A 12-year-old girl in England died from complications linked to coronavirus just six days after developing a minor cough, an inquest heard Wednesday.
Fabiana Zoppelli contracted a minor cough on June 1 and two days later, she developed a rash and started vomiting. Her mother, Itohan Ehiggie, rushed her to a local hospital. Upon arrival, the girl was placed on an oxygen machine but was soon put on a ventilator after her condition deteriorated, ITV reported.
When her condition did not improve, the girl was transferred to a bigger hospital where she was again put on a ventilator at the Pediatric Intensive Care Unit on June 6. Despite the treatment, her oxygen level started dropping.
Doctors agreed that the girl should be transferred to another hospital to be placed on an extracorporeal membrane oxygenation (ECMO) machine. Unfortunately, while leaving the hospital on a mobile ventilator on June 7, she went into cardiac arrest and died.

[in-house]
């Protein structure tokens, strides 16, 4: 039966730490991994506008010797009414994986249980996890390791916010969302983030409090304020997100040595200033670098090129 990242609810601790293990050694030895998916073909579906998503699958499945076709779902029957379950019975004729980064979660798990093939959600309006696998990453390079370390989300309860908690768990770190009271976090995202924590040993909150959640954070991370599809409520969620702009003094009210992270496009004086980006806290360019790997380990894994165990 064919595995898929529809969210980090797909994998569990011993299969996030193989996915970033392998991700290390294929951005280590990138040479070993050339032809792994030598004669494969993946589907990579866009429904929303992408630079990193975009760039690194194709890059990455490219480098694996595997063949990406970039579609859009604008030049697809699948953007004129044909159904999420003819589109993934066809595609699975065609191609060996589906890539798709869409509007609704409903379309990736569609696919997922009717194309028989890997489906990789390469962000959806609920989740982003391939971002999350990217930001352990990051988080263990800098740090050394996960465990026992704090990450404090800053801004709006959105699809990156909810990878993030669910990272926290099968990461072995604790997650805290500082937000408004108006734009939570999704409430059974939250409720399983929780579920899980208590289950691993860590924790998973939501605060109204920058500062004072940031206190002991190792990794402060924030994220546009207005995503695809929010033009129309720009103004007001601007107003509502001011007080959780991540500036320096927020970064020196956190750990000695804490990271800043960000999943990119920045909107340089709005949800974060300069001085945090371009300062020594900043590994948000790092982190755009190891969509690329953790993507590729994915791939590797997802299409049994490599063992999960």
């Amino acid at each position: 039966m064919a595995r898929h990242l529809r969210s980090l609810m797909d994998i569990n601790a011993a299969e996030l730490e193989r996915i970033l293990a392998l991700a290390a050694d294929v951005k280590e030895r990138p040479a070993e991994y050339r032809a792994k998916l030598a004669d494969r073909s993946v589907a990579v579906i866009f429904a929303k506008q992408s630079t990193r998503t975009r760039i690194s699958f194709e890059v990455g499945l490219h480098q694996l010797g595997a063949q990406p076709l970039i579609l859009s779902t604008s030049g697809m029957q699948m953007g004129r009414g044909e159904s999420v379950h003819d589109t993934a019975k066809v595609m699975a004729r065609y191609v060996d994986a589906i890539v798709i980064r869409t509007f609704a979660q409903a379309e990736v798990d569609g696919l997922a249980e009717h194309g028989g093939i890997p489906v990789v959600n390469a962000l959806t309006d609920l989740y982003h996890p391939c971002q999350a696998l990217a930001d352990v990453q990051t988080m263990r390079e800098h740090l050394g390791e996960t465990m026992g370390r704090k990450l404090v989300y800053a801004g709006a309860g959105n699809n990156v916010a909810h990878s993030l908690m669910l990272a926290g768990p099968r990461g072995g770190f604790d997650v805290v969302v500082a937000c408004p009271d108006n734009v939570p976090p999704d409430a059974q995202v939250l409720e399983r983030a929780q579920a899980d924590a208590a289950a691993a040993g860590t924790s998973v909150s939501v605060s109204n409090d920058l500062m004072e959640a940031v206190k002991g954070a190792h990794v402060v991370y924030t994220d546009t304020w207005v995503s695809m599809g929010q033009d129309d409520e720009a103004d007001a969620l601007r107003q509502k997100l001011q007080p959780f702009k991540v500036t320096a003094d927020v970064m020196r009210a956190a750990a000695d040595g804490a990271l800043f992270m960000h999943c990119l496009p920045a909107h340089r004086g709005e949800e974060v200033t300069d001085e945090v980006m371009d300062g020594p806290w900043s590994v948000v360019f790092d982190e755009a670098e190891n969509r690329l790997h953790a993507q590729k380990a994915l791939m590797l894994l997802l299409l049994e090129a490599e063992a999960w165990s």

"It was a very new illness and the belief at the time was that children did not suffer complications from COVID. At the time, COVID was very less understood, not just for adults, even more for children. We have never seen children suffering from COVID complications like Fabiana did. We believed she would turn a corner and get better," pediatric consultant Prakash Kamath of Pennine Acute Hospitals NHS Trust was quoted as saying by Manchester Evening News.
The inquest heard that the girl had a rare growth condition called Floating-Harbor syndrome (FHS), which caused a slow growth rate and delayed speech development. The syndrome may have contributed to the girl's death but it did not lead to it. It was ruled that she died due to pediatric multisystem inflammatory syndrome and severe acute respiratory syndrome (SARS) caused by the coronavirus.
"Fabiana was very, very unwell and was exceptionally unlucky to have the lung difficulties she developed at the same time of the pediatric multisystem inflammatory syndrome. She was generally a healthy child before she developed a cough, despite no known COVID contact. Every effort was made to make sure Fabiana survived," assistant coroner Nicholas Flanagan said.